"Sustainable management of wetlands and shallow lakes" workshop. In Palencia, Spain, 27-31 January 2004, Senior Advisor for Europe Tobias Salathé participated in the advisory board meeting of a Life project on two Ramsar Sites in Spain and Greece and a seminar on the management of protected areas, with his costs covered by the Global Nature Fund. He reports that "Sustainable management of wetlands and shallow lakes is the title of a demonstration project carried out by the Living Lakes partnership of the German-based Global Nature Fund, cofinanced (49%) through the European Commission's LIFE-Environment budget line. The project focuses on the restoration and long-term sustainable development of two demonstration wetlands and Ramsar Sites in Spain (Laguna de la Nava de Fuentes and nearby Laguna de Boada) and Greece (Nestos delta and adjoining lagoons), including the improvement of the water quality of the shallow lakes and coastal lagoons, the protection and conservation of the biodiversity and wildlife dependent on the sites and the development of management plans, also in accordance with the requirements of the European Union Water Framework Directive." Here is his brief report on the project and some photos of the associated training workshop. [10/02/04]

Ramsar Advisory Mission report on the Ukrainian Danube Delta. In October 2003 a joint mission was carried out by the Man and Biosphere Programme (MaB) of UNESCO and the Ramsar Secretariatto the Danube Biosphere Reserve and Kyliiske Mouth Ramsar Site. The core zone of this protected area covers the most pristine and dynamic part of the large Danube Delta. The Delta region is internationally recognized as a transboundary Biosphere Reserve and Ramsar Site, covering nearly 700,000 hectares in Ukraine and Romania. The State Agency for Protected Areas (Ramsar's Administrative Authority in Ukraine) of the Ministry of the Environment and Natural Resources invited two experts, Dr Jan Kvet, chairman of the Czech National MaB Committee and member of the MaB Bureau, and Dr Tobias Salathé from the Ramsar Secretariat to advise the Ukrainian authorities about measures to improve the functioning of the protected area, especially in the light of the planned construction of a waterway through the Ukrainian part of the Danube Delta. Their recommendations regarding the different alternatives proposed for navigation routes through the delta are now available as Ramsar Advisory Mission report no. 53, and here again are some of Tobias' photos of area at the time, including of course Vilkovo, the "Venice of the East". [09/02/04]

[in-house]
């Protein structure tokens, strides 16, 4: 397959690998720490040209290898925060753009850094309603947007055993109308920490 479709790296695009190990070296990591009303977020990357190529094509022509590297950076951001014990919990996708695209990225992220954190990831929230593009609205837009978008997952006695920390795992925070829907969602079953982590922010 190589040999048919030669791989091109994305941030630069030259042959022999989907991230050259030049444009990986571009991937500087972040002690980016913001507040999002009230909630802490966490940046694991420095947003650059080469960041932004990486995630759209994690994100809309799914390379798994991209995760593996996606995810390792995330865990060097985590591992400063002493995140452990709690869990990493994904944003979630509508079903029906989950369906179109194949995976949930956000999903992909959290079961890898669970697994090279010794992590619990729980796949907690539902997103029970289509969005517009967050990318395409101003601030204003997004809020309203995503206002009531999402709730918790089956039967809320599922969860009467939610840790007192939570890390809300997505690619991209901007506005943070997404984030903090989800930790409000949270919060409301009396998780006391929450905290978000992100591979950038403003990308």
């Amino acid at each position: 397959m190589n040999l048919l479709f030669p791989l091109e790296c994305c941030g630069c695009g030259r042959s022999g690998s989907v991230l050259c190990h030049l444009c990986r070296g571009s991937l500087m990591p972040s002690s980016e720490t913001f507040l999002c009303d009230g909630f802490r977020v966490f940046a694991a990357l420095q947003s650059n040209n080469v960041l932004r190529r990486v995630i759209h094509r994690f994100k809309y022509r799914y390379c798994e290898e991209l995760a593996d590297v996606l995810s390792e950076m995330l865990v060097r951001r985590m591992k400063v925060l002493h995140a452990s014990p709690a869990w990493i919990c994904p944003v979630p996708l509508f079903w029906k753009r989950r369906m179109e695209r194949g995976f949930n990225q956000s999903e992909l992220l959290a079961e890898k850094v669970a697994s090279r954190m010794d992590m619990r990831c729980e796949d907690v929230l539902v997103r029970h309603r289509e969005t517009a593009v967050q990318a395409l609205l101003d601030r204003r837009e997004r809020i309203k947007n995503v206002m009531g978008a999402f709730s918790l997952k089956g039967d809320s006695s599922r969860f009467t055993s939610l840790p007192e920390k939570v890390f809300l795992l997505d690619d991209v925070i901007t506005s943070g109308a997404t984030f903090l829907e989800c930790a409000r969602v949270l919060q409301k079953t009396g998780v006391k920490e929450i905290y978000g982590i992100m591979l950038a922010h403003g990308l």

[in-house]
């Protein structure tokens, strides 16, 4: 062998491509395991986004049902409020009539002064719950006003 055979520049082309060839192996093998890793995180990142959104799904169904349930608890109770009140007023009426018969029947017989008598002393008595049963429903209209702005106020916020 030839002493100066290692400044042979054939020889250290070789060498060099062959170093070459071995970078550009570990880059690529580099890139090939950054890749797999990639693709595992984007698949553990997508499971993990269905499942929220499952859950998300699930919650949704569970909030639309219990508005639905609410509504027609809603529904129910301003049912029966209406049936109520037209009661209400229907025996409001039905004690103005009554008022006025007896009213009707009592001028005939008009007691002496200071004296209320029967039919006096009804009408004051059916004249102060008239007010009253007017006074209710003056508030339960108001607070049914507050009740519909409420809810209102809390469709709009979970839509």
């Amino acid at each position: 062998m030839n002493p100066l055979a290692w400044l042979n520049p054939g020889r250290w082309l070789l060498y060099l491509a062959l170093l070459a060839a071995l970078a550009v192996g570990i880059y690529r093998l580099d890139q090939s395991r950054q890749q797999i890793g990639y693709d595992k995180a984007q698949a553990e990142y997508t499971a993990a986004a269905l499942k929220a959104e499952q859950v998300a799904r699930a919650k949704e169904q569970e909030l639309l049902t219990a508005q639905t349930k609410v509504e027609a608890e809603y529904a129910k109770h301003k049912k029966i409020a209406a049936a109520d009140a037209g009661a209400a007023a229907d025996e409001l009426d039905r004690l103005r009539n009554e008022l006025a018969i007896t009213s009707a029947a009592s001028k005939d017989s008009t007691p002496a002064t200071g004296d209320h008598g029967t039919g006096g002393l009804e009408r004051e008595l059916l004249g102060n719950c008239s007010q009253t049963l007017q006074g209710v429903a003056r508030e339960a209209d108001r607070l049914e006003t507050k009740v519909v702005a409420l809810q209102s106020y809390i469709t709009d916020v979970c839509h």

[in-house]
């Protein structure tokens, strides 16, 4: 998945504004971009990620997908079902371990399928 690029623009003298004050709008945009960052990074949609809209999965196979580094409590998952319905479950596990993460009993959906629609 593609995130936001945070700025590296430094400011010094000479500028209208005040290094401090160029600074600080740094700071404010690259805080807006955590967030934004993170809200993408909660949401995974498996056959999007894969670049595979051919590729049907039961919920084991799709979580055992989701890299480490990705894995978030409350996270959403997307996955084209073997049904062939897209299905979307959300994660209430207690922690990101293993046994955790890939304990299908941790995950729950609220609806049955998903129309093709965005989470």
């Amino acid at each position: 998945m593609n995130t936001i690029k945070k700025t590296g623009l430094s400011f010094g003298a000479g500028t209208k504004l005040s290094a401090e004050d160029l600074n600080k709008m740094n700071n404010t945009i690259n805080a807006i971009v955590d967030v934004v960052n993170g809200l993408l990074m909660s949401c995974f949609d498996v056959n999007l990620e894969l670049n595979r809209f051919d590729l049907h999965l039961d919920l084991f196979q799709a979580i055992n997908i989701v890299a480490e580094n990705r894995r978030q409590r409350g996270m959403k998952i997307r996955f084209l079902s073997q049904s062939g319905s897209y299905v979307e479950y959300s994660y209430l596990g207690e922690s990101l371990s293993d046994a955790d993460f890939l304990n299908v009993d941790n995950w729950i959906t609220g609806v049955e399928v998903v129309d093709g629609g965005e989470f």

Mangrove rehabilitation Web page launched. Roy R. "Robin" Lewis III, Professional Wetland Scientist (, of Salt Springs, USA, writes: "I am pleased to announce the opening of the web site and the availability of the paper: Stevenson, N. J., R. R. Lewis and P. R. Burbridge. 1999. Disused shrimp ponds and mangrove rehabilitation. Pages 277-297 in "An International Perspective on Wetland Rehabilitation", W. J. Streever (Ed.). Kluwer Academic Publishers, The Netherlands. 338 pp., here. Hard copies may be requested from: Additional papers are available at this site, and we are soliciting other papers for inclusion on the site for general availability. Please respond to" [09/02/04]

Wetlands International announces action plan for Central European peatlands. Saskia Henderikse, Communications Officer at Wetlands International, writes that "Wetlands International is very pleased to announce the report Strategy and Action Plan for Mire and Peatland Conservation in Central Europe. The Central European Peatland Project (CEPP) involved eight countries in the Baltic-Black Sea corridor: Belarus, Czech Republic, Estonia, Latvia, Lithuania, Slovakia, Poland, and Ukraine. . . . The Strategy and Action Plan has now been finalised thanks to the work of the focal countries' representatives, managed by the Danish National Museum and Wetlands International. The publication is available for downloading on the Wetlands International website at" Here is WI's announcement, with a testimonial by Ramsar's Secretary General. [06/04/04]

CBD database on economics, trade and incentives now online. The Secretariat of the Convention on Biological Diversity (CBD) has revised its Web site material on economics, trade and incentives, in part by creating a new database on case studies and related information on incentive measures. The new information database on incentive measures allows one to search, locate and retrieve information using different search criteria, including regions, incentive measures, countries, ecosystems, keywords and words in the title. Information is being added to the database on an ongoing basis with the aim of creating an up-to-date unique resource that is freely available to governments, stakeholders, and others. The information database on incentive measures is available on the CBD's Web site at: . [06/02/04]